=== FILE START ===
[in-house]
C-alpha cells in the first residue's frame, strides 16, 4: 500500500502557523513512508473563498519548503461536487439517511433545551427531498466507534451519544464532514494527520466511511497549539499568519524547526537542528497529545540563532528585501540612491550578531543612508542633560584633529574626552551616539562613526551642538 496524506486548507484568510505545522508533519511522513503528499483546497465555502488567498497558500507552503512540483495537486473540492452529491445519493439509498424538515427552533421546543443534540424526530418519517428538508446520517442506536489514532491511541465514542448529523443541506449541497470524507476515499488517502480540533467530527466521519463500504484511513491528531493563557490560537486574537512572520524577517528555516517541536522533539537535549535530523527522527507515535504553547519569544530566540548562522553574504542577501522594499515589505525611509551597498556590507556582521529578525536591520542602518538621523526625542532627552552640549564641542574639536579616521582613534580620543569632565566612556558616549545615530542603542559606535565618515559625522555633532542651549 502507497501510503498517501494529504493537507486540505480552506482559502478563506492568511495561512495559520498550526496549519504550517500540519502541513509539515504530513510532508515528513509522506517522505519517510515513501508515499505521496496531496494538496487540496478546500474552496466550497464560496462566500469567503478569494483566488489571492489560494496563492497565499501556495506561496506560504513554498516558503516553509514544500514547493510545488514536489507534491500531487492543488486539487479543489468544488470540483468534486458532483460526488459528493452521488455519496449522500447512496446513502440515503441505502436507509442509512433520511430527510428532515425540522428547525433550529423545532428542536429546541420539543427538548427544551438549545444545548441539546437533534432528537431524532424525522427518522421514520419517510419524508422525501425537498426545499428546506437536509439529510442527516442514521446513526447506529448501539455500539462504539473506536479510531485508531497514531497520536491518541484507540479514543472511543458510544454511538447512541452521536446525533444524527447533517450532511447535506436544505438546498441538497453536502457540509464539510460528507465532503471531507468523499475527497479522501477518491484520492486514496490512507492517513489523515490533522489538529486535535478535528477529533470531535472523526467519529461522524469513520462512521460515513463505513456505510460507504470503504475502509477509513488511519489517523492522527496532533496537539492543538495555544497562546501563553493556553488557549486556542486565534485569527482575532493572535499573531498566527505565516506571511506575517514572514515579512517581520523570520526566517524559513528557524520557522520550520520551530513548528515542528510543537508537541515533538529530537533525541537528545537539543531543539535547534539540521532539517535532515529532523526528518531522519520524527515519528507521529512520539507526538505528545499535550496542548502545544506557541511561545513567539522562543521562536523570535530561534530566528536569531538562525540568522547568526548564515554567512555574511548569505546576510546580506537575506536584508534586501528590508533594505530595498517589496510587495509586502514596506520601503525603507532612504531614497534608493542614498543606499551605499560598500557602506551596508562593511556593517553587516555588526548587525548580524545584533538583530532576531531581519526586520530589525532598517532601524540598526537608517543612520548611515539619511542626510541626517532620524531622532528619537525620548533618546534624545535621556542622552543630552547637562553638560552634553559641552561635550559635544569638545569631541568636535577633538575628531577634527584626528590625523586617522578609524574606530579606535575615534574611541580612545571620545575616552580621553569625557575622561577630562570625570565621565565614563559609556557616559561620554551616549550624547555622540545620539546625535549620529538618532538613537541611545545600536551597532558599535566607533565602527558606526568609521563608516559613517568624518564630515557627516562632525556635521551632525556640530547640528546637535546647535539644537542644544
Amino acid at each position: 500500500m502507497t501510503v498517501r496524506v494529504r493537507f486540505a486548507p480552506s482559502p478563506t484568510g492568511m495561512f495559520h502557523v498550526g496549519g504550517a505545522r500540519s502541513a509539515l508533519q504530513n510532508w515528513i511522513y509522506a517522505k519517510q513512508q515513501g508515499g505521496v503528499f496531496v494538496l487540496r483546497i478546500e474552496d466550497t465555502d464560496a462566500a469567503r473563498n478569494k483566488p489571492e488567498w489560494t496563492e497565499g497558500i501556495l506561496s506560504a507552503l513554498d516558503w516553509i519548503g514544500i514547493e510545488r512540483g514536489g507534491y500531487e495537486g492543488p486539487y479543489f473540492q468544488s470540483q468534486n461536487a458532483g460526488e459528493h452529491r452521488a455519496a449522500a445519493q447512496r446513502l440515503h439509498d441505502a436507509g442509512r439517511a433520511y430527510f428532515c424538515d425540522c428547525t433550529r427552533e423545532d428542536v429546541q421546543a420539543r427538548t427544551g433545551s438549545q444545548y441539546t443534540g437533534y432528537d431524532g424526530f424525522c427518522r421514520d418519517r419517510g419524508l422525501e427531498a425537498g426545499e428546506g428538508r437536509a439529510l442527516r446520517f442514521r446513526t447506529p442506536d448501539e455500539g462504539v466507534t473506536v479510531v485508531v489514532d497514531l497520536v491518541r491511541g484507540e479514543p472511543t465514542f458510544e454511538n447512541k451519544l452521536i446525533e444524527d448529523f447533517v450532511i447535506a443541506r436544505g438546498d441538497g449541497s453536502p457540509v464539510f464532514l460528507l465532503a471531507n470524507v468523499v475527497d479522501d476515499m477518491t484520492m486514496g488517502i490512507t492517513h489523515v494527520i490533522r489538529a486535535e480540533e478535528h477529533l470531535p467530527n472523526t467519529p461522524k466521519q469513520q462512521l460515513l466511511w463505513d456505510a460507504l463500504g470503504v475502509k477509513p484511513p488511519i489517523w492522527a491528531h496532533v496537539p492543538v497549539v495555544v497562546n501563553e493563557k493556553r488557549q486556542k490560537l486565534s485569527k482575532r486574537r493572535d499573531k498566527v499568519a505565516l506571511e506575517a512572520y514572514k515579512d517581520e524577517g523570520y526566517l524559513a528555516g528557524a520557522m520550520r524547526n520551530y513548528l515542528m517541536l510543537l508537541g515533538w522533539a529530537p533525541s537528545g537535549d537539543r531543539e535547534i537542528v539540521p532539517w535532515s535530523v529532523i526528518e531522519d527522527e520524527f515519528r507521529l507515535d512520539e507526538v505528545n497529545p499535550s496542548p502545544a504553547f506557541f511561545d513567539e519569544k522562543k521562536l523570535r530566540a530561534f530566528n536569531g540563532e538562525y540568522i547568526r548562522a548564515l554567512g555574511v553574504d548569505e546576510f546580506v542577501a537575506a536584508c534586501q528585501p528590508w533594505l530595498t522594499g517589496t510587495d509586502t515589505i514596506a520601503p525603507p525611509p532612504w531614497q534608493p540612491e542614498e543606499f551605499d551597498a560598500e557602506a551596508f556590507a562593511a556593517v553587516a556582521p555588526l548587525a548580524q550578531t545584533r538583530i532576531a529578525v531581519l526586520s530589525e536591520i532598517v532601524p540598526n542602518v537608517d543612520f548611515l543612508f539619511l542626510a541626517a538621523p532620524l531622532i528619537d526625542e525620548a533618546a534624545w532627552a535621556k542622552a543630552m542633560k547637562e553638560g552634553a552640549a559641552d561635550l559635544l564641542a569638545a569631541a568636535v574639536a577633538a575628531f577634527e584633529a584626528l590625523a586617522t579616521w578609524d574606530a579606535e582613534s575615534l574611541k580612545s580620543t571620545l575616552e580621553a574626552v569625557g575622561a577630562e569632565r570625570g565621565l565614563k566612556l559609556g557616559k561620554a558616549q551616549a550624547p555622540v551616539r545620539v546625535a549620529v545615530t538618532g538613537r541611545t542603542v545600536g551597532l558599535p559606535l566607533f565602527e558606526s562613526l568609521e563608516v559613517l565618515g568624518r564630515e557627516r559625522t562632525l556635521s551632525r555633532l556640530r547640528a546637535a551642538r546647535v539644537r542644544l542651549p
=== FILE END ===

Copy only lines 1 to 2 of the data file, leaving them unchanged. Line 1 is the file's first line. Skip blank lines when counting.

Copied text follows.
[in-house]
C-alpha cells in the first residue's frame, strides 16, 4: 500500500502557523513512508473563498519548503461536487439517511433545551427531498466507534451519544464532514494527520466511511497549539499568519524547526537542528497529545540563532528585501540612491550578531543612508542633560584633529574626552551616539562613526551642538 496524506486548507484568510505545522508533519511522513503528499483546497465555502488567498497558500507552503512540483495537486473540492452529491445519493439509498424538515427552533421546543443534540424526530418519517428538508446520517442506536489514532491511541465514542448529523443541506449541497470524507476515499488517502480540533467530527466521519463500504484511513491528531493563557490560537486574537512572520524577517528555516517541536522533539537535549535530523527522527507515535504553547519569544530566540548562522553574504542577501522594499515589505525611509551597498556590507556582521529578525536591520542602518538621523526625542532627552552640549564641542574639536579616521582613534580620543569632565566612556558616549545615530542603542559606535565618515559625522555633532542651549 502507497501510503498517501494529504493537507486540505480552506482559502478563506492568511495561512495559520498550526496549519504550517500540519502541513509539515504530513510532508515528513509522506517522505519517510515513501508515499505521496496531496494538496487540496478546500474552496466550497464560496462566500469567503478569494483566488489571492489560494496563492497565499501556495506561496506560504513554498516558503516553509514544500514547493510545488514536489507534491500531487492543488486539487479543489468544488470540483468534486458532483460526488459528493452521488455519496449522500447512496446513502440515503441505502436507509442509512433520511430527510428532515425540522428547525433550529423545532428542536429546541420539543427538548427544551438549545444545548441539546437533534432528537431524532424525522427518522421514520419517510419524508422525501425537498426545499428546506437536509439529510442527516442514521446513526447506529448501539455500539462504539473506536479510531485508531497514531497520536491518541484507540479514543472511543458510544454511538447512541452521536446525533444524527447533517450532511447535506436544505438546498441538497453536502457540509464539510460528507465532503471531507468523499475527497479522501477518491484520492486514496490512507492517513489523515490533522489538529486535535478535528477529533470531535472523526467519529461522524469513520462512521460515513463505513456505510460507504470503504475502509477509513488511519489517523492522527496532533496537539492543538495555544497562546501563553493556553488557549486556542486565534485569527482575532493572535499573531498566527505565516506571511506575517514572514515579512517581520523570520526566517524559513528557524520557522520550520520551530513548528515542528510543537508537541515533538529530537533525541537528545537539543531543539535547534539540521532539517535532515529532523526528518531522519520524527515519528507521529512520539507526538505528545499535550496542548502545544506557541511561545513567539522562543521562536523570535530561534530566528536569531538562525540568522547568526548564515554567512555574511548569505546576510546580506537575506536584508534586501528590508533594505530595498517589496510587495509586502514596506520601503525603507532612504531614497534608493542614498543606499551605499560598500557602506551596508562593511556593517553587516555588526548587525548580524545584533538583530532576531531581519526586520530589525532598517532601524540598526537608517543612520548611515539619511542626510541626517532620524531622532528619537525620548533618546534624545535621556542622552543630552547637562553638560552634553559641552561635550559635544569638545569631541568636535577633538575628531577634527584626528590625523586617522578609524574606530579606535575615534574611541580612545571620545575616552580621553569625557575622561577630562570625570565621565565614563559609556557616559561620554551616549550624547555622540545620539546625535549620529538618532538613537541611545545600536551597532558599535566607533565602527558606526568609521563608516559613517568624518564630515557627516562632525556635521551632525556640530547640528546637535546647535539644537542644544